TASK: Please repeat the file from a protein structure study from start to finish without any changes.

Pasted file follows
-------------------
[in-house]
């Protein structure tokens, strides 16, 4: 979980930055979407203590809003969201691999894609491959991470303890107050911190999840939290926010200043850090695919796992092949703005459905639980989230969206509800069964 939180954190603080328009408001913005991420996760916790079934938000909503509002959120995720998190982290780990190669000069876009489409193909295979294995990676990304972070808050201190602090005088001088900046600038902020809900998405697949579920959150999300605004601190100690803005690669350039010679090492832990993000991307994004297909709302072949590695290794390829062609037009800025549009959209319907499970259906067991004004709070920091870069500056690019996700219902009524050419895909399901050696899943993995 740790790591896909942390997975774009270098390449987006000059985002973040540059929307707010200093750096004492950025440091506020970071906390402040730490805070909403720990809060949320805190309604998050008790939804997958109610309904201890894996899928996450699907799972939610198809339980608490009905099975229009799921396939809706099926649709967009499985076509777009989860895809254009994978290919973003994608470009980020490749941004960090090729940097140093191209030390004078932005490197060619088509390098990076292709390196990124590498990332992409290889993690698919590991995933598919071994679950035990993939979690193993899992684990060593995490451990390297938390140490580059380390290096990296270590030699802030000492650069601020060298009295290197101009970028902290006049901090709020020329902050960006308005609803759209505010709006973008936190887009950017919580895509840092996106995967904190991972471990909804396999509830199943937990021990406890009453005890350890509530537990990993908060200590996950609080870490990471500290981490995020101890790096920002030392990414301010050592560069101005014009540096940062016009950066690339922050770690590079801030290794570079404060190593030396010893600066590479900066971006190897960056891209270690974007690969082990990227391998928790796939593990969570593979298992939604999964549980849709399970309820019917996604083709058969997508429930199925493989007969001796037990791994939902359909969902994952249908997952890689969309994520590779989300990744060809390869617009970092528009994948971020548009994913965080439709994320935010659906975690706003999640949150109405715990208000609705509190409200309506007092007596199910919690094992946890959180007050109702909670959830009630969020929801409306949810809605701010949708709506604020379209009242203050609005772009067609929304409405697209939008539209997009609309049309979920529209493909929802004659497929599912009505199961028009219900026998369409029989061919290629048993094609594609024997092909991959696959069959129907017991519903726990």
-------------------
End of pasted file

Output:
[in-house]
């Protein structure tokens, strides 16, 4: 979980930055979407203590809003969201691999894609491959991470303890107050911190999840939290926010200043850090695919796992092949703005459905639980989230969206509800069964 939180954190603080328009408001913005991420996760916790079934938000909503509002959120995720998190982290780990190669000069876009489409193909295979294995990676990304972070808050201190602090005088001088900046600038902020809900998405697949579920959150999300605004601190100690803005690669350039010679090492832990993000991307994004297909709302072949590695290794390829062609037009800025549009959209319907499970259906067991004004709070920091870069500056690019996700219902009524050419895909399901050696899943993995 740790790591896909942390997975774009270098390449987006000059985002973040540059929307707010200093750096004492950025440091506020970071906390402040730490805070909403720990809060949320805190309604998050008790939804997958109610309904201890894996899928996450699907799972939610198809339980608490009905099975229009799921396939809706099926649709967009499985076509777009989860895809254009994978290919973003994608470009980020490749941004960090090729940097140093191209030390004078932005490197060619088509390098990076292709390196990124590498990332992409290889993690698919590991995933598919071994679950035990993939979690193993899992684990060593995490451990390297938390140490580059380390290096990296270590030699802030000492650069601020060298009295290197101009970028902290006049901090709020020329902050960006308005609803759209505010709006973008936190887009950017919580895509840092996106995967904190991972471990909804396999509830199943937990021990406890009453005890350890509530537990990993908060200590996950609080870490990471500290981490995020101890790096920002030392990414301010050592560069101005014009540096940062016009950066690339922050770690590079801030290794570079404060190593030396010893600066590479900066971006190897960056891209270690974007690969082990990227391998928790796939593990969570593979298992939604999964549980849709399970309820019917996604083709058969997508429930199925493989007969001796037990791994939902359909969902994952249908997952890689969309994520590779989300990744060809390869617009970092528009994948971020548009994913965080439709994320935010659906975690706003999640949150109405715990208000609705509190409200309506007092007596199910919690094992946890959180007050109702909670959830009630969020929801409306949810809605701010949708709506604020379209009242203050609005772009067609929304409405697209939008539209997009609309049309979920529209493909929802004659497929599912009505199961028009219900026998369409029989061919290629048993094609594609024997092909991959696959069959129907017991519903726990």